Obama’s party benefited handsomely in 2012 after Obama sidestepped Congress to halt deportations for some illegal immigrant youngsters. The move helped boost Hispanic turnout at the polls, and Obama carried more than 70 percent of the Hispanic vote, according to Pew Research exit polling.
In a midterm election year where Obama is not on the ballot and turnout by Hispanic voters is expected to be lower, however, it is not a sure thing the same kind of tactics will benefit Democrats this year.
Calls for action are nonetheless taking place, with immigration reformers on and off Capitol Hill pressing Obama to expand the 2012 program targeting “Dreamers.”
“They can extend it [for current eligibles]; they can extend it to other people; they can extend it for a longer time. We’d like him to do it [all],” said Frank Sharry, executive director of America’s Voice, which backs immigration reform. “Yes, it will be controversial, but only with Republicans.”
Senate Majority Leader Harry Reid (D-Nev.) said recently that he hoped Obama would explore unilateral steps while still prioritizing a legislative package.
“I would hope that administratively, the president will do what he can to take a look at deportations, but he is being burdened by the law as it exists, and we need to change it,” Reid told the Las Vegas Review-Journal last week.
Some Democrats acknowledge the move could backfire with Republicans.
“Right now is a sensitive moment,” said a House Democratic aide. “[Acting unilaterally] plays right into their far-fetched narrative about him being an imperial president who doesn’t care about the laws governing the country.”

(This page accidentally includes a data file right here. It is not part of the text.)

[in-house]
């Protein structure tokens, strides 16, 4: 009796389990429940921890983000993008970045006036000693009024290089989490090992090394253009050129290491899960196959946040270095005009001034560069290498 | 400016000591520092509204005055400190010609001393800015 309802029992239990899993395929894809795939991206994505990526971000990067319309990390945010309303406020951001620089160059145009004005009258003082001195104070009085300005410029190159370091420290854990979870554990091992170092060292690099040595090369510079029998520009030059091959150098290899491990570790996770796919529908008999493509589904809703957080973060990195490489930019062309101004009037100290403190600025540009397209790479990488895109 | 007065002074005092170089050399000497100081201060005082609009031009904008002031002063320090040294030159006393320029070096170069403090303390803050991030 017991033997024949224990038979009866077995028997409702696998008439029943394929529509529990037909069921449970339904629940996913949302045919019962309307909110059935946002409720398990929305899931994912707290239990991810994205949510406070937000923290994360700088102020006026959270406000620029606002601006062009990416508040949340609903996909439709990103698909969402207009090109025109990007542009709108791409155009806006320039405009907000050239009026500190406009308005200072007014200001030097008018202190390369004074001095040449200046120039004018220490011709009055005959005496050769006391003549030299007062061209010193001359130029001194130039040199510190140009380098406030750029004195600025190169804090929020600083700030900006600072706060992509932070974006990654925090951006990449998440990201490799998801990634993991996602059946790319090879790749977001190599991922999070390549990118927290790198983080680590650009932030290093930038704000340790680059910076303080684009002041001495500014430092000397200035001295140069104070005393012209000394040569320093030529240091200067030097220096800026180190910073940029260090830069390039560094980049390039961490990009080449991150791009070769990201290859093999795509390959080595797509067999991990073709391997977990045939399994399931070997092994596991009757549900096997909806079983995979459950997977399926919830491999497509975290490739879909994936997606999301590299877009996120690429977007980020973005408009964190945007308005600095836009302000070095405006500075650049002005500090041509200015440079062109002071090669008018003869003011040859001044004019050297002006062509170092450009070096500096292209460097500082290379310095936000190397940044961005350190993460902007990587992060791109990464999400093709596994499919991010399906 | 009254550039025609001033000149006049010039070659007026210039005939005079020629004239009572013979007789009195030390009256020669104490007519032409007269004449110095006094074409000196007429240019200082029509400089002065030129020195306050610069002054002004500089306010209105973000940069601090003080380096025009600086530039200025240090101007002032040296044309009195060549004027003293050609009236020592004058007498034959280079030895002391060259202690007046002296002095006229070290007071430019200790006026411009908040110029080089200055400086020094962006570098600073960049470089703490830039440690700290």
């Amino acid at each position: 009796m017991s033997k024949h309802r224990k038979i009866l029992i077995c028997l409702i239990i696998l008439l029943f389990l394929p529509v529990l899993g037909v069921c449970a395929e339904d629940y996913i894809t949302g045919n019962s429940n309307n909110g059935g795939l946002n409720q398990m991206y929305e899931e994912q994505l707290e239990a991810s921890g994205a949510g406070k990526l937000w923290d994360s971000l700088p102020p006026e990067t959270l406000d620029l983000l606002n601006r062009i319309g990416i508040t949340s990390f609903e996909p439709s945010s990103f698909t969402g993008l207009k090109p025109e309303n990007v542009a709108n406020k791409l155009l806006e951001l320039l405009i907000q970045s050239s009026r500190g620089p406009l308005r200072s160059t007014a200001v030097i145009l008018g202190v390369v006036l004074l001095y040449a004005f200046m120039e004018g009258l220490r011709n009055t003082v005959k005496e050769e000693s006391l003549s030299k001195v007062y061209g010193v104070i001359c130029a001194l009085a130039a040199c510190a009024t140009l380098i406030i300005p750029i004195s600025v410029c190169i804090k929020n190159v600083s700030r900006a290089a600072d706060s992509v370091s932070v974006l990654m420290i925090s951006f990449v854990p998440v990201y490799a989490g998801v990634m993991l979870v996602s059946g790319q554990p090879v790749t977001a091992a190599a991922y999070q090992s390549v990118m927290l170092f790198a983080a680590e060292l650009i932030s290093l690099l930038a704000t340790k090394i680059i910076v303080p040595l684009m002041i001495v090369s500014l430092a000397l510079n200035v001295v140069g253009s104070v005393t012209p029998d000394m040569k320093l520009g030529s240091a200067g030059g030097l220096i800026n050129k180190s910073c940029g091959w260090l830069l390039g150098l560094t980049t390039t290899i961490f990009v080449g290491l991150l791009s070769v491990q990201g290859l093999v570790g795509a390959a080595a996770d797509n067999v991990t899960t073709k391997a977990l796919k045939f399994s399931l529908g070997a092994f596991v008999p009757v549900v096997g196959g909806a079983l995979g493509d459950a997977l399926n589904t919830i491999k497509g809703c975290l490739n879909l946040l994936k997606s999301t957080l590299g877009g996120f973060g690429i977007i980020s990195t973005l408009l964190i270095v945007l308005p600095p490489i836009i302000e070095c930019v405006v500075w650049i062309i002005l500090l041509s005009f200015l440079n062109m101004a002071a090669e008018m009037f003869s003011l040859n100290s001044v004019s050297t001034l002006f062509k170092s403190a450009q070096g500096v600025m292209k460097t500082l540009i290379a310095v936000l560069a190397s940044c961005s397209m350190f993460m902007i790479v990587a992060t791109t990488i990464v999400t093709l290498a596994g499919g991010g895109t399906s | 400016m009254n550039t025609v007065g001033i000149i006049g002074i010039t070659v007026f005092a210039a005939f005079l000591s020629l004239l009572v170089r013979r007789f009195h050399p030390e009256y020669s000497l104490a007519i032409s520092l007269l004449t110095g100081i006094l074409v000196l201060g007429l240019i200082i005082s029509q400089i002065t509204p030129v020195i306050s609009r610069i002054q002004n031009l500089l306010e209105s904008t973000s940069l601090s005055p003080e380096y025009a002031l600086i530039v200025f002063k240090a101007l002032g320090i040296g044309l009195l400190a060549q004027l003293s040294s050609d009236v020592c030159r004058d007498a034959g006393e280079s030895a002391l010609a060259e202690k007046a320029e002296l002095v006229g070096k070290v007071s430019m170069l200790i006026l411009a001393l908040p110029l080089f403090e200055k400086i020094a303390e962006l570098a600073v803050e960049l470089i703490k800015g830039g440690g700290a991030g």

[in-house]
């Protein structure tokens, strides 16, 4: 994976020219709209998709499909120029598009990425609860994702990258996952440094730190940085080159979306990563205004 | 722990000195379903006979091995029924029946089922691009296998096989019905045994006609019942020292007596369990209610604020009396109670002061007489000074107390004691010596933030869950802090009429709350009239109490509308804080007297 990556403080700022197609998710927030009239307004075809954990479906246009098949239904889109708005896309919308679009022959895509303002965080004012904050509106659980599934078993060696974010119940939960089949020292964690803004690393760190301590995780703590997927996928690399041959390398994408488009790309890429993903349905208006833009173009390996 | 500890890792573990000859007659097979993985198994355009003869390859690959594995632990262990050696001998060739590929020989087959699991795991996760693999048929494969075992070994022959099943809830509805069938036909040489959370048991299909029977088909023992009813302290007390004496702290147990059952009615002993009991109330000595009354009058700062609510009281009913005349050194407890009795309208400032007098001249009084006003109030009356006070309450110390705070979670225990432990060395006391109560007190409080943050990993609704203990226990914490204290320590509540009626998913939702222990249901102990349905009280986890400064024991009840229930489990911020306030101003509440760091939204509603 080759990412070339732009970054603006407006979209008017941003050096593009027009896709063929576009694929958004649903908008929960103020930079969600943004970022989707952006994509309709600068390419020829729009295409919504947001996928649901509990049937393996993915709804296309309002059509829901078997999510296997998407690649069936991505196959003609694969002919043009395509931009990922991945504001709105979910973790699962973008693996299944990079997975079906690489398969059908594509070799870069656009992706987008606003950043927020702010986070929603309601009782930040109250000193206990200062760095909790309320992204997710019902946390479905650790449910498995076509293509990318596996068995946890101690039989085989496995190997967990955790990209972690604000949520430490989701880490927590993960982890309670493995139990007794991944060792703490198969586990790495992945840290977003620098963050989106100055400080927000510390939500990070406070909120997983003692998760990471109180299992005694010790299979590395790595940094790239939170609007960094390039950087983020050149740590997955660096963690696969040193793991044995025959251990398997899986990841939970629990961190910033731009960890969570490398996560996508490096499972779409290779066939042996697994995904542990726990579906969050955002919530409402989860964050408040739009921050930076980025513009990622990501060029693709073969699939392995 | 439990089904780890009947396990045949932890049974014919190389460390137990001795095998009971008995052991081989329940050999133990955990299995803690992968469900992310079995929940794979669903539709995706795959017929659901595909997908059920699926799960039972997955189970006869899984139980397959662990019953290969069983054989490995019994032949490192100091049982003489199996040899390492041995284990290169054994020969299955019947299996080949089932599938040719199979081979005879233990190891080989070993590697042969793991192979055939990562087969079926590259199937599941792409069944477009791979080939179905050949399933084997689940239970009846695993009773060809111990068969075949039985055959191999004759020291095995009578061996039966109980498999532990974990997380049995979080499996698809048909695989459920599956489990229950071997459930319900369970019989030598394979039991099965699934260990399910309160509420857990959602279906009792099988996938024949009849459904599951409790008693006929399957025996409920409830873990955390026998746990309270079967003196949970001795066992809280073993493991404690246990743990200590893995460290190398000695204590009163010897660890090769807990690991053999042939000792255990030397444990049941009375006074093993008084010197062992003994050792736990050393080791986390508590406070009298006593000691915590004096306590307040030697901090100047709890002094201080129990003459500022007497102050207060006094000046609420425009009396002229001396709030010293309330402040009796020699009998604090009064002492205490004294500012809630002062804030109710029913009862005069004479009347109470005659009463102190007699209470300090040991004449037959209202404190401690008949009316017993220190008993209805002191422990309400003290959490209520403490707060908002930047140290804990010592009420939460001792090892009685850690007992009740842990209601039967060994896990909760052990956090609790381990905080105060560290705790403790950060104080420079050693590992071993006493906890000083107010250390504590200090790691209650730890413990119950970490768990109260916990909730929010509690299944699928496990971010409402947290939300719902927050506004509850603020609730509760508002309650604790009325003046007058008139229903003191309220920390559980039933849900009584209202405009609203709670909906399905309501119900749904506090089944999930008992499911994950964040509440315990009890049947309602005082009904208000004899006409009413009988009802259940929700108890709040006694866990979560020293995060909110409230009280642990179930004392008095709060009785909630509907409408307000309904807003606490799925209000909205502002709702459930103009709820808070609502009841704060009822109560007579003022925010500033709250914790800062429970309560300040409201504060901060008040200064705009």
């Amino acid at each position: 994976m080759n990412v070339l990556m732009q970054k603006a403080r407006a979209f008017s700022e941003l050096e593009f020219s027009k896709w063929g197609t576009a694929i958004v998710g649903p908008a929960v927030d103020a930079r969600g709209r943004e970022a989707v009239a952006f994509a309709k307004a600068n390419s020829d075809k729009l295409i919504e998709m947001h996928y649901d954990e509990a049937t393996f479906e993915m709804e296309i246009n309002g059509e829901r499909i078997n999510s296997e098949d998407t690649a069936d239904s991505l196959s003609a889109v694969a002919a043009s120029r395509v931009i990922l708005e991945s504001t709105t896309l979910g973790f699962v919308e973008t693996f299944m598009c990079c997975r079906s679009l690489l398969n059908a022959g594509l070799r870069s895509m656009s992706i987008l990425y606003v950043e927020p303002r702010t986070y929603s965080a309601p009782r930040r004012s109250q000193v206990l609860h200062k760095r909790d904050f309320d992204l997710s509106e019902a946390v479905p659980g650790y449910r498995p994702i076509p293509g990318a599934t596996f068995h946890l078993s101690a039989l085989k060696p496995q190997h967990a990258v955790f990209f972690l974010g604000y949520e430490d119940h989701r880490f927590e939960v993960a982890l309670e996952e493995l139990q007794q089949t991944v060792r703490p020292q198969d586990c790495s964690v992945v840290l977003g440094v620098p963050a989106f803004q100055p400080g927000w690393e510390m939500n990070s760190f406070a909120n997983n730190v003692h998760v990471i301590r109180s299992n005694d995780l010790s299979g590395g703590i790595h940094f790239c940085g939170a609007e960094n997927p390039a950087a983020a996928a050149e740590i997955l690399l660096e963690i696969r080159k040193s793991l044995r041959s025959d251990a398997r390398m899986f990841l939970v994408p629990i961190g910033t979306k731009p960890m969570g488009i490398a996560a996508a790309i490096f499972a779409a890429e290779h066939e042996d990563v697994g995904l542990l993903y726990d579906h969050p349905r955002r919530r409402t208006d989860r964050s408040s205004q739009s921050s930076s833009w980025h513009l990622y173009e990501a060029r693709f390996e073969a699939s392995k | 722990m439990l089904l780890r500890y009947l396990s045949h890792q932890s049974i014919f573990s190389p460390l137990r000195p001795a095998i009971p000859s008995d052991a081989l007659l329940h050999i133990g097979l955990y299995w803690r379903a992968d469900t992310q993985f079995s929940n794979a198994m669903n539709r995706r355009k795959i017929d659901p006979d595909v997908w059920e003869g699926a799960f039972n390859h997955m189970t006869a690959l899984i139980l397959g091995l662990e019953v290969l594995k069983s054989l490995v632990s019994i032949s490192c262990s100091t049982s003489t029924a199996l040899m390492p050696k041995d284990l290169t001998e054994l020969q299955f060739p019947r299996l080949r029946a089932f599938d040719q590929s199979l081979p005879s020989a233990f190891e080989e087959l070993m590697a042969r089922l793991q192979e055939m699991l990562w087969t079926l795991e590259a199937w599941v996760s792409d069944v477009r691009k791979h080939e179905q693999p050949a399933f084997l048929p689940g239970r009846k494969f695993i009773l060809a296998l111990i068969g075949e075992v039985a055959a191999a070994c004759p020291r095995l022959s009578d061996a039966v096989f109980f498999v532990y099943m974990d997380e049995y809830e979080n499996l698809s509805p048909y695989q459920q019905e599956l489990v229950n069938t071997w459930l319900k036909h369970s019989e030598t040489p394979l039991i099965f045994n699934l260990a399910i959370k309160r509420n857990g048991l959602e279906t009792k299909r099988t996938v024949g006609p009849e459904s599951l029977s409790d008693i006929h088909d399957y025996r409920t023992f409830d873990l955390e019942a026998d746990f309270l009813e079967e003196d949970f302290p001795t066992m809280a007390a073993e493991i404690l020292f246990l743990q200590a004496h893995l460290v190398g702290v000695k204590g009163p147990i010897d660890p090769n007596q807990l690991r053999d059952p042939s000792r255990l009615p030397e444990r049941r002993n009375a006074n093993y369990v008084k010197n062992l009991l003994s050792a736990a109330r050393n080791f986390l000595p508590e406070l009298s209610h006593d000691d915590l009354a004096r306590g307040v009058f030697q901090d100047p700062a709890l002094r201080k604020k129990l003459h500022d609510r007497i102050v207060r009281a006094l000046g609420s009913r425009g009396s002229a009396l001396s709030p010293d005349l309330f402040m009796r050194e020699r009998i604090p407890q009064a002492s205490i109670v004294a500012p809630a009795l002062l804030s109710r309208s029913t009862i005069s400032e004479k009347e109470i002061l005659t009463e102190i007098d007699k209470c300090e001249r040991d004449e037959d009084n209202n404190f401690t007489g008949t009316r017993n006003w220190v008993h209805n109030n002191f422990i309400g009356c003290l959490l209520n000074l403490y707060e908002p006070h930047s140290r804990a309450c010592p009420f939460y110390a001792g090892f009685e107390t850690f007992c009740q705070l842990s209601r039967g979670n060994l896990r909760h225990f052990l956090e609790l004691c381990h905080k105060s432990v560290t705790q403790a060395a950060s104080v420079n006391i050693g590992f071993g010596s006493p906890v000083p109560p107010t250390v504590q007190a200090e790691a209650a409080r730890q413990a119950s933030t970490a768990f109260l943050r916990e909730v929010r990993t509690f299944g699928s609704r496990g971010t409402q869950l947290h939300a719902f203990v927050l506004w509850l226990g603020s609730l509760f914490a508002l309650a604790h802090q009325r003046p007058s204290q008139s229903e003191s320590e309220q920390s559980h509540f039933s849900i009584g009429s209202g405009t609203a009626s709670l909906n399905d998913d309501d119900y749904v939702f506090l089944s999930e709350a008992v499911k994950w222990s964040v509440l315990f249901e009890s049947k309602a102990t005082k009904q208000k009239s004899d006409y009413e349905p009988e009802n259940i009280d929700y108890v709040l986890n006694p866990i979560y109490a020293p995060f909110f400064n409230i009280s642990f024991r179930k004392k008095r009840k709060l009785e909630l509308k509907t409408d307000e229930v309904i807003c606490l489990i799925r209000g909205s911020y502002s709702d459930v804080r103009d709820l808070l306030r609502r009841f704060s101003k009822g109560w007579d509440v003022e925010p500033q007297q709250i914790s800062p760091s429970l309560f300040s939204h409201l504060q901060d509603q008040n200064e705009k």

Marshall Fitz, an immigration expert for the Center for American Progress who has consulted with the White House on policy, says Obama faces a paradox.
“The more he does, the less likely we are to get legislation, which is the goal of both the White House and those on the outside pushing for an end to deportations,” Fitz said. “Everyone understands there has to be a legislative solution. But the more he does administratively, the more challenging that legislative tack becomes.”
Furthermore, Fitz warned that it is not clear that executive action on immigration would move the needle enough in pivotal 2014 swing states and districts.
“I do think it would generate a lot of excitement among progressives, and would certainly energize the Latino electorate and the Asian electorate, but I don’t know if it does enough to change the map,” he said. “What does the immigrant electorate look like in those purple districts and swing district? It’s hard for me to see that this changes things electorally in advance of 2014 elections.”